Last week, on January 16, America marked Religious Freedom Day. The day commemorates enactment of the Virginia Statute for Religious Freedom of 1786, a precursor of the First Amendment. Written by Thomas Jefferson, the Virginia statute disestablished religion in the commonwealth—“no man shall be compelled to frequent or support any religious worship, place, or ministry whatsoever”—and prohibited civil penalties for the expression of religious belief—“all men shall be free to profess, and by argument to maintain, their opinion in matters of religion.” Jefferson saw the statute as one of his three great accomplishments; along with the Declaration of Independence and the founding of the University of Virginia, he directed that it be noted on his tombstone.
Is it possible for a film’s musical score to undermine the film it supposedly serves? In the case of The Founder, the answer is yes.
The Founder stars Michael Keaton as Ray Kroc, the Chicagoan who took a small hamburger stop called McDonald’s and turned it into a billion-dollar global brand. The film depicts Kroc as an unstoppable force of nature but also a ruthless and dishonest businessman. Keaton’s portrayal is fantastic, his character at once a spry, hyper-focused visionary and a heartless SOB.
Connecticut’s Roger Sherman was the only Founder to help draft and sign the Declaration and Resolves (1774), the Articles of Association (1774), the Declaration of American Independence (1776), the Articles of Confederation (1777, 1778), and the U.S. Constitution (1787). As a member of the first federal Congress, he played an influential role in drafting the First Amendment.
Yet when Supreme Court justices have turned to history to interpret the Establishment Clause, they have referenced Sherman only three times. By way of contrast, Thomas Jefferson, a man who played no role in drafting or ratifying the amendment, is referenced 112 times.
President Trump more than any President in decades has embraced industrial policy. He not only wants government to favor manufacturing, but vows to use the tax law to prevent manufacturers who are here from shifting factories overseas. And auto manufacturing seems to be his particular focus. To be sure, in this respect his policy has some continuity with the Obama administration, which intervened in extraordinary ways—including bending the bankruptcy laws—to bail out U.S. auto companies.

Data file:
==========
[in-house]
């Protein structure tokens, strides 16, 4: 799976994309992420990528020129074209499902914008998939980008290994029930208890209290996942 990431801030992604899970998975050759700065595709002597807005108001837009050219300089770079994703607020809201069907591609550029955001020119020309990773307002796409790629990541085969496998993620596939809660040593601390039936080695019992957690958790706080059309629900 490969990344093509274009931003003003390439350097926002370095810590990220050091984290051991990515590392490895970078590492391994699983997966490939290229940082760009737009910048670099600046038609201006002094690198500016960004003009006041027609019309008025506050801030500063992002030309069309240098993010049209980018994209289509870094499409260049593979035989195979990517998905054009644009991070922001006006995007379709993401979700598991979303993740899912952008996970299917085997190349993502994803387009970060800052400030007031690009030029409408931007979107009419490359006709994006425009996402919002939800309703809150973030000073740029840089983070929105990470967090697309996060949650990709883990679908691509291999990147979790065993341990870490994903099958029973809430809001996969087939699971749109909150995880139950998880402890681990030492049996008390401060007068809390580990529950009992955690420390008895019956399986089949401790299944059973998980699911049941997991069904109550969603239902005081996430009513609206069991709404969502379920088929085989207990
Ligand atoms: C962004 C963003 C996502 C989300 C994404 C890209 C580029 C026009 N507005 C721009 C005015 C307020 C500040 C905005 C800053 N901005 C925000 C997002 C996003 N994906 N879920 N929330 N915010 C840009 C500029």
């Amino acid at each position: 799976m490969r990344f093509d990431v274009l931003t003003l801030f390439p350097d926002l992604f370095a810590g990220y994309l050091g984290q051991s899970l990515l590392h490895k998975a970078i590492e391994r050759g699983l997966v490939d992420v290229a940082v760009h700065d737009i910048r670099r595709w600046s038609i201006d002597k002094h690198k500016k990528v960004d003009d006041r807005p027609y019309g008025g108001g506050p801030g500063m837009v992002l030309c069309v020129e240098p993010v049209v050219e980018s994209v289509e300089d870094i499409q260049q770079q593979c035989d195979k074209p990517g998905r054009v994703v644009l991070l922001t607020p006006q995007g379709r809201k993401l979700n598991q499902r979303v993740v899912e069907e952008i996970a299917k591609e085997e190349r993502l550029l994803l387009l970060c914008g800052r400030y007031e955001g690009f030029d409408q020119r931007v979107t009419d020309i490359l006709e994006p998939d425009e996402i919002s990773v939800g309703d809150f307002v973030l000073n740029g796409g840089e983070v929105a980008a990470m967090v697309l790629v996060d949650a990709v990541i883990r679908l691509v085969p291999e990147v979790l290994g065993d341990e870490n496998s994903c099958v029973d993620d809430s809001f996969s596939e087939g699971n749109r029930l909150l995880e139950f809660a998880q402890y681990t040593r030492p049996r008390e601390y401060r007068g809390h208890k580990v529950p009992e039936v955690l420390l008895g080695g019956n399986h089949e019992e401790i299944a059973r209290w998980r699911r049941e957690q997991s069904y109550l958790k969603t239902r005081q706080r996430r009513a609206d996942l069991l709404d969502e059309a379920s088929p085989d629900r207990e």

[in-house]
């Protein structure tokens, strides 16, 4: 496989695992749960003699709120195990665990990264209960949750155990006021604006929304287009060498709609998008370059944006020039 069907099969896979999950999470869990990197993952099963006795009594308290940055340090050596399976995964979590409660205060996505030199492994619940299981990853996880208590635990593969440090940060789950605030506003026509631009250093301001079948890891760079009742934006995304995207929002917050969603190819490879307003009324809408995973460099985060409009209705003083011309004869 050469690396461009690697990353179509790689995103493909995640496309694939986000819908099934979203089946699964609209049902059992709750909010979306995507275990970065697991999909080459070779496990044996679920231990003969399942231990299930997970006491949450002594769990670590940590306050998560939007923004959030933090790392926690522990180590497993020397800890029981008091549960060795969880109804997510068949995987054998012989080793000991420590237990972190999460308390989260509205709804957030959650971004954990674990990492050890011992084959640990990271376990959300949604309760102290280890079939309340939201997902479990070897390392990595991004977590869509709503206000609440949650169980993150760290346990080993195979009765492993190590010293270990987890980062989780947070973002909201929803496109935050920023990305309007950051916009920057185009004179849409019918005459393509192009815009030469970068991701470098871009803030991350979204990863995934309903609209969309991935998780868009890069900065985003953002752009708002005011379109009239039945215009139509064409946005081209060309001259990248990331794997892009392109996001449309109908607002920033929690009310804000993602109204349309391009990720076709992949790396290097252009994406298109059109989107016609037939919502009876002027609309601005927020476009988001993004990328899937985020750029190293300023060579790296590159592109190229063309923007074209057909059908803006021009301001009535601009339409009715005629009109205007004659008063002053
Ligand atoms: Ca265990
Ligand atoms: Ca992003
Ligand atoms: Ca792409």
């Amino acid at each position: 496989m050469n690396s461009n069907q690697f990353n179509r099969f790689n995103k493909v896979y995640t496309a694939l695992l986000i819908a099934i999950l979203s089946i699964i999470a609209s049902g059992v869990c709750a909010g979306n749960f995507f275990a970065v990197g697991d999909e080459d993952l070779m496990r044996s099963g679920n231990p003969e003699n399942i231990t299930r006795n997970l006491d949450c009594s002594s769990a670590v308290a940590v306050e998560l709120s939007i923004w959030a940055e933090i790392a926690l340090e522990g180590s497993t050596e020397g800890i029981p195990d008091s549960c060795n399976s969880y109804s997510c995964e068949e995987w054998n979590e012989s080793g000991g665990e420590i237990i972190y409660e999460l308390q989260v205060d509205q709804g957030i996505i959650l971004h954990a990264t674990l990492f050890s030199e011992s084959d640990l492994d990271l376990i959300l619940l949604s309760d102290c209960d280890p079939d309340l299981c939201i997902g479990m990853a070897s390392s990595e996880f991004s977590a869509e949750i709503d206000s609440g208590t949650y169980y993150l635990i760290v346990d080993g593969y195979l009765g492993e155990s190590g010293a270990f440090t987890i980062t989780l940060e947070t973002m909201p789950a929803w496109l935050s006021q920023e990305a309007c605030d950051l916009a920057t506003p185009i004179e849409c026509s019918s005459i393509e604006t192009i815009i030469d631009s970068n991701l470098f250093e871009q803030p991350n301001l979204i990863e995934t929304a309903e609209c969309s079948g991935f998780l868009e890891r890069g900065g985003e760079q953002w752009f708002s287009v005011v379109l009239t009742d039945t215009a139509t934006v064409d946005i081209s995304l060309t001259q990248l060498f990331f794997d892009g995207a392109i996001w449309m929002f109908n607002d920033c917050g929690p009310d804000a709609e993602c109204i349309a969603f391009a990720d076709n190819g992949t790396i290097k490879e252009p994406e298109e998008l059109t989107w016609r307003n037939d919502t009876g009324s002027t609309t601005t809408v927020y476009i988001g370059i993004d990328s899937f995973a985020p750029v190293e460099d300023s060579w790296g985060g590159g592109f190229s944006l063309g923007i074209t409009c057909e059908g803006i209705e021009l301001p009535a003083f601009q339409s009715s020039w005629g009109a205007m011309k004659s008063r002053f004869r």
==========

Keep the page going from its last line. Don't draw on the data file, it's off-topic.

Industrial policy fails to reckon with the ignorance of government. Central decisionmakers lack the information to choose the best services and products in which Americans should specialize. The past shows that what is best produced here tomorrow will not be what is best produced here today: many of our most productive lines of work did not even exist 20 years ago, let alone 50 years ago. An industrial policy that puts up barriers to companies from moving factories abroad creates a more static economy here at home, one less responsive to the seizing of future opportunities in an era of technological acceleration.
That policy clearly makes American consumers and American shareholders in American companies worse off, because companies will fail to locate where they would be most profitable and to deliver products to consumers at the lowest possible cost. But a government-directed industrial policy is also not good in the long run for the American worker, because the industries that can provide good jobs for the long run change over time, and change faster as technology speeds up.